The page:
Saudis declare Yemen truce to allow in aid

A child injured in a recent Saudi-led air strike sits on a hospital bed in Yemen's capital Sanaa.
A child injured in a recent Saudi-led air strike sits on a hospital bed in Yemen's capital Sanaa.REUTERS

ADEN (AFP) - The Saudi-led coalition bombing Yemeni rebels since March declared a five-day truce on Saturday so aid can reach a country the UN says is on the brink of a humanitarian disaster.

Announcing the unilateral truce to begin from midnight Sunday, a statement on the official Saudi Press Agency said the coalition also reserved the right to respond to "military activity or movement" by the Shi'ite Huthi rebels during the ceasefire.

The move came as Yemeni medical sources said a coalition air raid killed at least 35 civilians in the south-west of the war-ravaged Arabian Peninsula nation.

SPA said the ceasefire decision came at the request of Yemen's President Abedrabbo Mansour Hadi, who has taken refuge in the Saudi capital with much of his government.

Hadi wanted the truce for the "delivery and distribution of the maximum amount of humanitarian and medical aid", it said.

Anti-rebel fighters including Hadi loyalists have recaptured most of the southern port of Aden from the rebels after four months of war.

Two previous ceasefires failed to take hold.

An earlier Saudi-initiated humanitarian pause lasted for five days in May but the coalition resumed air strikes immediately after it expired, accusing the rebels of numerous violations.

A six-day UN-proposed truce due to begin just before midnight on July 10 also failed as clashes and coalition air strikes persisted.


There has been no rebel response so far to the latest Saudi truce move, which came as Yemeni medical sources said a coalition raid on the town of Mokhba near Taez killed at least 35 civilians late Friday.

Women and children were among the dead, the sources said.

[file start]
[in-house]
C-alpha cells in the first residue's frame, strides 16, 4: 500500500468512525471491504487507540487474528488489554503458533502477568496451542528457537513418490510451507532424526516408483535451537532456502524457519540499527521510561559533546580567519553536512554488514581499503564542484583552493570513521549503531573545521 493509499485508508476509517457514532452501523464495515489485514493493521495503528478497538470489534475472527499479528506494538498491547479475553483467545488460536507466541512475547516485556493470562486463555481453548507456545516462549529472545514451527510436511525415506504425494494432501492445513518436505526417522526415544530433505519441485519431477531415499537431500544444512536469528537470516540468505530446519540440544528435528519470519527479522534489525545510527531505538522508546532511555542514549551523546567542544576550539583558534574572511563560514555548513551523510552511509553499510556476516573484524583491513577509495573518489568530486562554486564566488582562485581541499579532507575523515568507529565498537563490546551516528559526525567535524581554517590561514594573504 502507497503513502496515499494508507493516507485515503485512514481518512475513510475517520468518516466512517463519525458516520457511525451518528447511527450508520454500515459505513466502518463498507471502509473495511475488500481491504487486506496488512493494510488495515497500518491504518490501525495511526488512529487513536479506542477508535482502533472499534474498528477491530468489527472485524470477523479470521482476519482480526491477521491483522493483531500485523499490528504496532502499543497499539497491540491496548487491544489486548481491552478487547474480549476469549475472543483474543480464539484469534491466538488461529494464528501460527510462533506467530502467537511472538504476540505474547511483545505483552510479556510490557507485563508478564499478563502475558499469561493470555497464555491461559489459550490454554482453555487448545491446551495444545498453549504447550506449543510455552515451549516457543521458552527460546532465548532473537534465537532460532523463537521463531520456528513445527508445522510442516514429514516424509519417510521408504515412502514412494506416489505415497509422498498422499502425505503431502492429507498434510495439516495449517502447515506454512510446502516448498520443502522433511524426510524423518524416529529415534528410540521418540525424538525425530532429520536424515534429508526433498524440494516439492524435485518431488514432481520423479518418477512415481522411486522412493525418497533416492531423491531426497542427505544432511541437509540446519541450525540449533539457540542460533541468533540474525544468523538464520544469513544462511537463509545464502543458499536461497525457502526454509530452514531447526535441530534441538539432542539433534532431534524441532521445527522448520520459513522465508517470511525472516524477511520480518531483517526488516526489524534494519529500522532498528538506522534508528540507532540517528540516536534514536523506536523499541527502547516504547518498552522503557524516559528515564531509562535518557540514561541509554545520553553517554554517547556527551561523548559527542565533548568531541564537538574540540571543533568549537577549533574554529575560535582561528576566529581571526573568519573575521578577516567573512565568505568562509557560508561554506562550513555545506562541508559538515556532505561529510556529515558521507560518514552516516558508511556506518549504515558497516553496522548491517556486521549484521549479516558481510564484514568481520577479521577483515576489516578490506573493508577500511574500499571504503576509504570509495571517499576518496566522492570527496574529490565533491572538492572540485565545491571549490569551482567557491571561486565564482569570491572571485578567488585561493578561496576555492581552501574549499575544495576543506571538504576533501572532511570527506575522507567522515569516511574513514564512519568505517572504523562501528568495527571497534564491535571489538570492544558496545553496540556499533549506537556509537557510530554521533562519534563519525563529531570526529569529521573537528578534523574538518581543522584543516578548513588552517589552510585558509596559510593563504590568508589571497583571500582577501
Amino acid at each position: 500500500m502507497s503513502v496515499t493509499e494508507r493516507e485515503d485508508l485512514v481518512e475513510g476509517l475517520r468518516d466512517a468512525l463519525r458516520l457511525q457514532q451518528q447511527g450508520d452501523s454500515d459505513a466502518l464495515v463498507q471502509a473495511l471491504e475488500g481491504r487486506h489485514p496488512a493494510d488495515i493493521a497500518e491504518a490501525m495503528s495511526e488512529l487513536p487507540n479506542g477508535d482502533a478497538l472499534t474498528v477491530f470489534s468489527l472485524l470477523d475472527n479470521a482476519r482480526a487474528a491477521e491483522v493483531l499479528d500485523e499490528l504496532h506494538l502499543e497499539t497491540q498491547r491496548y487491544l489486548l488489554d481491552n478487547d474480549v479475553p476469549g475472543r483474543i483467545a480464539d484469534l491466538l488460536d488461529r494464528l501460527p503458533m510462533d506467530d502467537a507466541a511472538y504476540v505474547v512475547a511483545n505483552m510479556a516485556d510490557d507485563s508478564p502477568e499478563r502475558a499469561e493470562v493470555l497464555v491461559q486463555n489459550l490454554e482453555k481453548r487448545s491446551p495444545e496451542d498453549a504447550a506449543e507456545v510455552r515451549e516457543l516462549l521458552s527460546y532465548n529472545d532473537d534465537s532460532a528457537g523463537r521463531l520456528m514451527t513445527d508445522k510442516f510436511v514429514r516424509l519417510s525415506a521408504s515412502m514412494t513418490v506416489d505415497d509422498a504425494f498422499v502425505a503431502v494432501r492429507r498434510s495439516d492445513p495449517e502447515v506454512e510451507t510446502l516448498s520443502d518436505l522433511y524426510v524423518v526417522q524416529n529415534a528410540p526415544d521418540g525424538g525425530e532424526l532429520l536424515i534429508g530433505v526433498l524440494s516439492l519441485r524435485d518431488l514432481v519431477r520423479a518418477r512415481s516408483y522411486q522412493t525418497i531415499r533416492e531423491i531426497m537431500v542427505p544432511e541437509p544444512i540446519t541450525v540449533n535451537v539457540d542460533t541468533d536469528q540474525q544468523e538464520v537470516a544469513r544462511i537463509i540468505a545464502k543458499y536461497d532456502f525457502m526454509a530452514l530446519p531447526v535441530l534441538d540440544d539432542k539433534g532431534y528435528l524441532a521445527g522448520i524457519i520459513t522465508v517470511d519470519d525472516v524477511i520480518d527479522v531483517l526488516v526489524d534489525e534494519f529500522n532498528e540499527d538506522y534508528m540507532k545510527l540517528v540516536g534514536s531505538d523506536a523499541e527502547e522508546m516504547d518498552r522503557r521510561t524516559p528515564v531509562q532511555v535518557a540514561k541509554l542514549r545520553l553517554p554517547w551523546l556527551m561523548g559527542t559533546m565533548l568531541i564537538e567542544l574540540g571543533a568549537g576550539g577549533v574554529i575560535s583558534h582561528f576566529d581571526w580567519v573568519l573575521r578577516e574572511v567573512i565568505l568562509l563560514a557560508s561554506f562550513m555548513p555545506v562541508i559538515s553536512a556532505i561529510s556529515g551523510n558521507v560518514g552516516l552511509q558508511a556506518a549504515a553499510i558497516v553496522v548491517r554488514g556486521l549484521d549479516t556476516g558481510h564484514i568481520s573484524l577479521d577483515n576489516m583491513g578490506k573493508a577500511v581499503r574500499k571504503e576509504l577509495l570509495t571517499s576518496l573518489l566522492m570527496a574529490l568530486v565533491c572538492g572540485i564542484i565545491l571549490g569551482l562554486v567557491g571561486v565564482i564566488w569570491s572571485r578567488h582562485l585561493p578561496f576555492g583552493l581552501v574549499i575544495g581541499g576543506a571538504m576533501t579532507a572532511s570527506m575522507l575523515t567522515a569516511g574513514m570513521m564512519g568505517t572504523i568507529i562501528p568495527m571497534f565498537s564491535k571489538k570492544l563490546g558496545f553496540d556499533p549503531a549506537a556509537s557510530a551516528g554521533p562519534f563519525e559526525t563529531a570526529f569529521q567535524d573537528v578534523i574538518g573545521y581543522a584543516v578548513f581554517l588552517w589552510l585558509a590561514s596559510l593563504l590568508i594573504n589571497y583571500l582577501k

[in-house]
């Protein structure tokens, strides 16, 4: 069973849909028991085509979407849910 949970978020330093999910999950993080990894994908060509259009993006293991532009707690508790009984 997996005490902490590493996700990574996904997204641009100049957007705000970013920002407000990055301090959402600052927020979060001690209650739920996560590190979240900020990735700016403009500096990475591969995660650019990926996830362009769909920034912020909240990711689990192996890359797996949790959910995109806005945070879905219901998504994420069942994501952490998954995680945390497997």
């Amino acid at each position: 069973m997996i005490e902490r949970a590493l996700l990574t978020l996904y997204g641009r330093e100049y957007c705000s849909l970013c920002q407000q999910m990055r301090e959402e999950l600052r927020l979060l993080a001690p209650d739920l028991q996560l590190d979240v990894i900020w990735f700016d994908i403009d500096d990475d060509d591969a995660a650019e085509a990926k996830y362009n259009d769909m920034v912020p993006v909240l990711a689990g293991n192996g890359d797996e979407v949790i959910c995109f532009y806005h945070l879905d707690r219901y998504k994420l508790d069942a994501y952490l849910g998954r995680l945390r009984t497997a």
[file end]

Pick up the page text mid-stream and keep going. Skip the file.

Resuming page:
Residents said the raid hit a residential neighbourhood where employees of the town's power station live. They said several houses were destroyed and dozens of people were wounded.

Some witnesses said the district had been targeted by mistake, but others alleged that the Huthis had taken up positions in the area.

In late March, the coalition began its campaign of air strikes after the Huthis swept into Sanaa and pushed south towards Aden, where Hadi initially took refuge before fleeing to Riyadh.

Coalition jets carried out fresh raids overnight on Huthi positions across Yemen, including around Aden, military sources said.

The United Nations says the conflict has killed more than 3,640 people, around half of them civilians, since late March.

On Friday, the International Committee of the Red Cross (ICRC) warned that civilian suffering in Yemen has reached "unprecedented levels".

The ICRC said intensifying violence in the south was hamstringing emergency medical aid.

It voiced particular concern over worsening clashes in the southern provinces of Taez and Aden.

"The suffering of the civilian population has reached unprecedented levels," ICRC mission chief in Yemen Antoine Grand said in a statement.


In Aden and Taez, "it is becoming increasingly difficult for us to reach affected areas, to evacuate the dead and the wounded and to provide life-saving assistance," Grand added.

The aid group urged both pro-Hadi forces and the Iran-backed rebels and their allies to let humanitarian groups work.

Aden's international airport was closed for months, but recent gains by Hadi loyalists allowed it to reopen this week.

Four aircraft carrying humanitarian supplies have since landed there, although the airport came under fire from rebels Thursday as a Saudi plane was unloading.

The ICRC warned that, as the fighting escalated, so too did "shortages of water, food and fuel across the country".

A boat chartered by the Red Cross and loaded with humanitarian supplies successfully docked at Aden Thursday.

The ICRC insisted that aid should not be held hostage by the shifting situation on the ground.

"All sides must facilitate our access and respect our mandate," it said.

A humanitarian ceasefire declared by the UN earlier this month was not respected, and the world body warned that the impoverished country was just "one step away from famine".